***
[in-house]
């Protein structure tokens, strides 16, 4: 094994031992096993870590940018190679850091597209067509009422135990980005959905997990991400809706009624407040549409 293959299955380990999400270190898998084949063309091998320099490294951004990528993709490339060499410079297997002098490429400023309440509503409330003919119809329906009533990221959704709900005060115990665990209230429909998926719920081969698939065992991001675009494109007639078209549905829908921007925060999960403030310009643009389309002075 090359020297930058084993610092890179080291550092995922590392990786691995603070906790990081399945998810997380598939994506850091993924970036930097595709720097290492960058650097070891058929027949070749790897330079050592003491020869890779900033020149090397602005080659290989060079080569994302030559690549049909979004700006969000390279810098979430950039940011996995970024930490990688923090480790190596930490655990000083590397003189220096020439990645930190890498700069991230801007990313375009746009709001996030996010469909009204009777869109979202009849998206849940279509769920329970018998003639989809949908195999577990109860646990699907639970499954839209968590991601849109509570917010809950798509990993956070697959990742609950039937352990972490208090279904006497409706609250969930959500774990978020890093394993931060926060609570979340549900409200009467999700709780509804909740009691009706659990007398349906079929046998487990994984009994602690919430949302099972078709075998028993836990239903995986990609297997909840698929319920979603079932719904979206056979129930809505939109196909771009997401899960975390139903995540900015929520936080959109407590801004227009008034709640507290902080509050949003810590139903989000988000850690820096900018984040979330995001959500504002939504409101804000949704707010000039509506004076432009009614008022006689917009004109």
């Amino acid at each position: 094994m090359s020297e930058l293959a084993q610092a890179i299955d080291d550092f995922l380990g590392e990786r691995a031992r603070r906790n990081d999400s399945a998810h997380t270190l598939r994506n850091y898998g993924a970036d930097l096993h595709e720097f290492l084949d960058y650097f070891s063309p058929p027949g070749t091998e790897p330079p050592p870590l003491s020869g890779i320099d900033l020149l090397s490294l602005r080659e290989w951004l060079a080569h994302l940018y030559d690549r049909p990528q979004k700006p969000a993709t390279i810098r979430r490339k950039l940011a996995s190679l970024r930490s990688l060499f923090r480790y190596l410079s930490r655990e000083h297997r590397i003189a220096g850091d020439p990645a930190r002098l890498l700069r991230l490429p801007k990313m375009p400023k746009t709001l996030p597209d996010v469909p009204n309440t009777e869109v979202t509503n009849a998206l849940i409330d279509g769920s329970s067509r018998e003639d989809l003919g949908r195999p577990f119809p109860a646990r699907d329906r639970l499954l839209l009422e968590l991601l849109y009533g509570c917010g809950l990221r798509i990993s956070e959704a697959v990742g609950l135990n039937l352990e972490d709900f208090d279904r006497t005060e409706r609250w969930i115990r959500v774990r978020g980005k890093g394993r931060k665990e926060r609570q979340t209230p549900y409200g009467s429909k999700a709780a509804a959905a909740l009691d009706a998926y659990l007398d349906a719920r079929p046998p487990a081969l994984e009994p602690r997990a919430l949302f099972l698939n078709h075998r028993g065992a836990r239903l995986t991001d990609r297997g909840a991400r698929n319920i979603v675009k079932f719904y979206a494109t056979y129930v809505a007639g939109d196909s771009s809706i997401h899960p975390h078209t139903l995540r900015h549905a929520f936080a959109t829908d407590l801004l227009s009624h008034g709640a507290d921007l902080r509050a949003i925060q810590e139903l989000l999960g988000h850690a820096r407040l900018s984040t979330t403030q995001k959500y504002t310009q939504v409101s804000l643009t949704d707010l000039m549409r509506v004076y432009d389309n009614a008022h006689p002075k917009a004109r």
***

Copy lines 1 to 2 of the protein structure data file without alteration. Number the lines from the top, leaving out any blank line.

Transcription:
[in-house]
């Protein structure tokens, strides 16, 4: 094994031992096993870590940018190679850091597209067509009422135990980005959905997990991400809706009624407040549409 293959299955380990999400270190898998084949063309091998320099490294951004990528993709490339060499410079297997002098490429400023309440509503409330003919119809329906009533990221959704709900005060115990665990209230429909998926719920081969698939065992991001675009494109007639078209549905829908921007925060999960403030310009643009389309002075 090359020297930058084993610092890179080291550092995922590392990786691995603070906790990081399945998810997380598939994506850091993924970036930097595709720097290492960058650097070891058929027949070749790897330079050592003491020869890779900033020149090397602005080659290989060079080569994302030559690549049909979004700006969000390279810098979430950039940011996995970024930490990688923090480790190596930490655990000083590397003189220096020439990645930190890498700069991230801007990313375009746009709001996030996010469909009204009777869109979202009849998206849940279509769920329970018998003639989809949908195999577990109860646990699907639970499954839209968590991601849109509570917010809950798509990993956070697959990742609950039937352990972490208090279904006497409706609250969930959500774990978020890093394993931060926060609570979340549900409200009467999700709780509804909740009691009706659990007398349906079929046998487990994984009994602690919430949302099972078709075998028993836990239903995986990609297997909840698929319920979603079932719904979206056979129930809505939109196909771009997401899960975390139903995540900015929520936080959109407590801004227009008034709640507290902080509050949003810590139903989000988000850690820096900018984040979330995001959500504002939504409101804000949704707010000039509506004076432009009614008022006689917009004109």